Cogprints

General Principles for Brain Design

Josephson, Brian D. (2005) General Principles for Brain Design. [Conference Paper] (In Press)

Full text available as:

[img]
Preview
PDF
112Kb

Abstract

The task of understanding how the brain works has met with only limited success since important design concepts are not as yet incorporated in the analysis. Relevant concepts can be uncovered by studying the powerful methodologies that have evolved in the context of computer programming, raising the question of how the concepts involved there can be realised in neural hardware. Insights can be gained in regard to such issues through the study of the role played by models and representation. These insights lead on to an appreciation of the mechanisms underlying subtle capacities such as those concerned with the use of language. A precise, essentially mathematical account of such capacities is in prospect for the future.

Item Type:Conference Paper
Additional Information:PACS: 87.19.La. After it is published, this paper will be found at http://proceedings.aip.org/proceedings.
Keywords:brain design, language, abstraction, representation, models, neurocomputational science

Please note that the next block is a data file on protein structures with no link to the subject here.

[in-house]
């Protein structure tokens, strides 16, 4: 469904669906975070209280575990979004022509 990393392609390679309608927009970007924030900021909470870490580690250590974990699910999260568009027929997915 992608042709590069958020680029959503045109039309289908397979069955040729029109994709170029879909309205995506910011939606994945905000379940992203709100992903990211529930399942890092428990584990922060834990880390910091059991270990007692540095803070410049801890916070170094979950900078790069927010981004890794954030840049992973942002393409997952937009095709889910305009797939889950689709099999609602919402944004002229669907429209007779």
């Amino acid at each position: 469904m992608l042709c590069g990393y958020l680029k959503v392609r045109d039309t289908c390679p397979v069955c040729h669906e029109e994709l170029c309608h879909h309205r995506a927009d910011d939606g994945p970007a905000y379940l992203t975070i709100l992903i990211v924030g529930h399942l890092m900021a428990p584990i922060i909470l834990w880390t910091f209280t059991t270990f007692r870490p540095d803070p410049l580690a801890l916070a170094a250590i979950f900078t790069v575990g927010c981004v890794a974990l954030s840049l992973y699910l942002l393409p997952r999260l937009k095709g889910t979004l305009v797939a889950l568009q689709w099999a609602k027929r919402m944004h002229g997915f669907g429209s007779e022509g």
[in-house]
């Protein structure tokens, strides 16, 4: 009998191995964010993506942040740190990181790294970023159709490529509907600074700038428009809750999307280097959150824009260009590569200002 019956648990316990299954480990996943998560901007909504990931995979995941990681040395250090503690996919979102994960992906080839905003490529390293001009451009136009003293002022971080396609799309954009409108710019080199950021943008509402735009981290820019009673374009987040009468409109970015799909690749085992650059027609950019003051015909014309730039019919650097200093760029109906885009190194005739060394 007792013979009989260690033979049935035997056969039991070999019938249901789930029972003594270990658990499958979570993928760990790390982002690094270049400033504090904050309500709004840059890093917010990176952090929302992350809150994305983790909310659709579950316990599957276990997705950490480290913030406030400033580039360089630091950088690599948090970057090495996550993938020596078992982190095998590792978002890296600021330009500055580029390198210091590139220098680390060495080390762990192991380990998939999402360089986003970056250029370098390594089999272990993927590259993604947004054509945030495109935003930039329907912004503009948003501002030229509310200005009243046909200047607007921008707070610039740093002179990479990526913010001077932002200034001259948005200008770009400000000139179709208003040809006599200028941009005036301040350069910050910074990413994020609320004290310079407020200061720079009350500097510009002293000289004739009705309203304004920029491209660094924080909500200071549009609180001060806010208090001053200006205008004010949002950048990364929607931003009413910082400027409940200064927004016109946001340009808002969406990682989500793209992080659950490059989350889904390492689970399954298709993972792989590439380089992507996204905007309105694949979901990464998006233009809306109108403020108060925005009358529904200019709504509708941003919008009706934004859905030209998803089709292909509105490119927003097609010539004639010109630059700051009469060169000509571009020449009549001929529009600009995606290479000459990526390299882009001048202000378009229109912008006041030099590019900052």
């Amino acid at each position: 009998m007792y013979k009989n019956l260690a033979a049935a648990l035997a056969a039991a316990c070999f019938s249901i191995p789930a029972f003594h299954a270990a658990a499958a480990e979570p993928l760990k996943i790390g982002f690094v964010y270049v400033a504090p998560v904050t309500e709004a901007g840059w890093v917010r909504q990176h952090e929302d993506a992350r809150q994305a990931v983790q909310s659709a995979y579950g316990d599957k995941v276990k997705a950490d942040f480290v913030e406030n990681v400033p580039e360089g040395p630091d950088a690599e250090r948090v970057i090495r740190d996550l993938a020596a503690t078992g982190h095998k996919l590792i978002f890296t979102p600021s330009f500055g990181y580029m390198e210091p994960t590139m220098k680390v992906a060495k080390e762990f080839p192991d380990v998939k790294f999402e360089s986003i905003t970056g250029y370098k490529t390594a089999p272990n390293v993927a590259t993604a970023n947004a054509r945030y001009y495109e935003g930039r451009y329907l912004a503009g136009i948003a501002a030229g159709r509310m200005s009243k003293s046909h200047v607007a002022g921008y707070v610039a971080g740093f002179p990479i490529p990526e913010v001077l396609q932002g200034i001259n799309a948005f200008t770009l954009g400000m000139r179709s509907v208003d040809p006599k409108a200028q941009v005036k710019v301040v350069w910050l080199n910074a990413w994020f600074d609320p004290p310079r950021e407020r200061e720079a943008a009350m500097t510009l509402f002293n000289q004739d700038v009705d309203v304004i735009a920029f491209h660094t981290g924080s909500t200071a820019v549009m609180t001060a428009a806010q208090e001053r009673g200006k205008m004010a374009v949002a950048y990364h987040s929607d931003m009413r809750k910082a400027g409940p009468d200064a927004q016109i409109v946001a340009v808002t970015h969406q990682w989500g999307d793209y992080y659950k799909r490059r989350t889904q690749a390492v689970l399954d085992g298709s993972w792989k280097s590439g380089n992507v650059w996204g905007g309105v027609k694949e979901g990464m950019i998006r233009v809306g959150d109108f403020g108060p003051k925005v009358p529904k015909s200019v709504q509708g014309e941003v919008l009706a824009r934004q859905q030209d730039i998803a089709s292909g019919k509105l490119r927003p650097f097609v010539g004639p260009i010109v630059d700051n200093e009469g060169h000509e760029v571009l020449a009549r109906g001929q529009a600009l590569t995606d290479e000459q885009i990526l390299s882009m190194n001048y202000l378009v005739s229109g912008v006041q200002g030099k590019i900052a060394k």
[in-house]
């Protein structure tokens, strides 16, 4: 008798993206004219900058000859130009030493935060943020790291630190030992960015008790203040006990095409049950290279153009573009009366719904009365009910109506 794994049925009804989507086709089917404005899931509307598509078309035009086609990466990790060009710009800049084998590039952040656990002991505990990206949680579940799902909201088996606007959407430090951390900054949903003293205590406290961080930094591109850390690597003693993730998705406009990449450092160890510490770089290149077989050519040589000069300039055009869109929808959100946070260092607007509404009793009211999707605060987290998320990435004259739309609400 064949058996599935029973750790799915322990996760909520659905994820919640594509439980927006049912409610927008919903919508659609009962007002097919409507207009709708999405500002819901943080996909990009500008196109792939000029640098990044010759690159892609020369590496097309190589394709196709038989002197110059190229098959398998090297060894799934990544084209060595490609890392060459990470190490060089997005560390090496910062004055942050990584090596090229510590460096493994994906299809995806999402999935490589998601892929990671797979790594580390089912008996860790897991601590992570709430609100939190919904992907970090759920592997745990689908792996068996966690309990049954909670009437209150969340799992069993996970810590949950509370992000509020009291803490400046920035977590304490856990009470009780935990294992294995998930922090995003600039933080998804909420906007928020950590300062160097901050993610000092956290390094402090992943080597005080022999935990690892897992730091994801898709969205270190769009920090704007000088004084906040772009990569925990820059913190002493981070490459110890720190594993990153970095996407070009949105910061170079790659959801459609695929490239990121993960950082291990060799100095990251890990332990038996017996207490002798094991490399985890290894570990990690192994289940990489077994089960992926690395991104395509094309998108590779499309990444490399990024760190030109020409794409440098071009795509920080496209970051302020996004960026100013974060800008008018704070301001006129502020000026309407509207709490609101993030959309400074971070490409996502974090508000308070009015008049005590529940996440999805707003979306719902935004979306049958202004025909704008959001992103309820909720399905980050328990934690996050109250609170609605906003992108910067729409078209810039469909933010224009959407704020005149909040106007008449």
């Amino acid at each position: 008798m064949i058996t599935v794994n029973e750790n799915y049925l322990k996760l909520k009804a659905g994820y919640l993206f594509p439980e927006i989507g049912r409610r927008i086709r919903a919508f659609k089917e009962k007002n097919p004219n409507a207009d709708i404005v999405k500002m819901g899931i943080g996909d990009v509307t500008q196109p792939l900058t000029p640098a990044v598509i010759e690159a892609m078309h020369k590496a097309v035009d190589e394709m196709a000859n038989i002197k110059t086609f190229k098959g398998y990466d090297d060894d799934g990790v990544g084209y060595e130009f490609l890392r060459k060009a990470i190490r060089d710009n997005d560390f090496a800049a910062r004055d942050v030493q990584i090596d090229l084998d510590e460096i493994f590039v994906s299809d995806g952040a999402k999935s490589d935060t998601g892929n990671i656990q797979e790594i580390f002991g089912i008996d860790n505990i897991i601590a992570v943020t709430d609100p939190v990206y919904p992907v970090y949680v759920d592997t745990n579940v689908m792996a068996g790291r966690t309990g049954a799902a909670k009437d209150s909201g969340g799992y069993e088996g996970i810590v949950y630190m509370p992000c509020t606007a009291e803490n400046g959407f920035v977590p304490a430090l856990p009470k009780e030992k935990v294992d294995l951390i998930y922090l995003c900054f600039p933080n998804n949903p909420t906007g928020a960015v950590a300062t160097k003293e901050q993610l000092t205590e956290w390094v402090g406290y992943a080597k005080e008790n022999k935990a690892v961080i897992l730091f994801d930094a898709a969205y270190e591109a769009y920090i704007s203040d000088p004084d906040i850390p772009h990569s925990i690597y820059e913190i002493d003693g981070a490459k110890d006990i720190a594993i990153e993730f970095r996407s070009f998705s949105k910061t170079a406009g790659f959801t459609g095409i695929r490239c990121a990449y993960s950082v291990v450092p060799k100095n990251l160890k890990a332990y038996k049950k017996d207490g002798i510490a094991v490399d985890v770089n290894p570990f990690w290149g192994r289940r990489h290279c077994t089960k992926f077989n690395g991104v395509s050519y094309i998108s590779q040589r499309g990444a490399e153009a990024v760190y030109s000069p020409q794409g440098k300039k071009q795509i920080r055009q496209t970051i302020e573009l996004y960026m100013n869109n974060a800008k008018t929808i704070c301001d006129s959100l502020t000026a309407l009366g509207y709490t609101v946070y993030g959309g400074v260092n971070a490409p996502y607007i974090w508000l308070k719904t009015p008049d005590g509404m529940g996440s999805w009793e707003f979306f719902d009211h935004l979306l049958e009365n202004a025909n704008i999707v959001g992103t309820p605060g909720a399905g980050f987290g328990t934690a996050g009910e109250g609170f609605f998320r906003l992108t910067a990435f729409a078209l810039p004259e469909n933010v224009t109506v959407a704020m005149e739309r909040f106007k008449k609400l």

Subjects:Neuroscience > Neural Modelling
Computer Science > Complexity Theory
ID Code:4650
Deposited By:Josephson, Prof. Brian D.
Deposited On:19 Dec 2005
Last Modified:11 Mar 2011 08:56

References in Article

Select the SEEK icon to attempt to find the referenced article. If it does not appear to be in cogprints you will be forwarded to the paracite service. Poorly formated references will probably not work.

1. S. R. Quartz and T. J. Sejnowski, The neural basis of cognitive development: A constructivist manifesto, Behavioral and Brain Sciences, 20(4) 537-596 (1997).

2. The JAVA Tutorial, http://java.sun.com/docs/books/tutorial/java/concepts/ (2005)

3. N. A. Baas; "Emergence, Hierarchies and Hyperstructures,” in Artificial Life III edited by C.G. Langton, Redwood City, CA: Addison-Wesley, 515-537 (1994).

4. A. Karmiloff-Smith, Beyond Modularity: a Developmental Perspective on Cognitive Science, Cambridge, MA: MIT Press (1992).

5. R. Jackendoff, Foundations of Language, Oxford: Oxford (2002).

6. M. Arbib, “The Mirror System, Imitation, and the Evolution of Language,” in Imitation in Animals and Artifacts, edited by C. Nehaniv and K. Dautenhahn (2000), Cambridge, MA: MIT Press.

Metadata

Repository Staff Only: item control page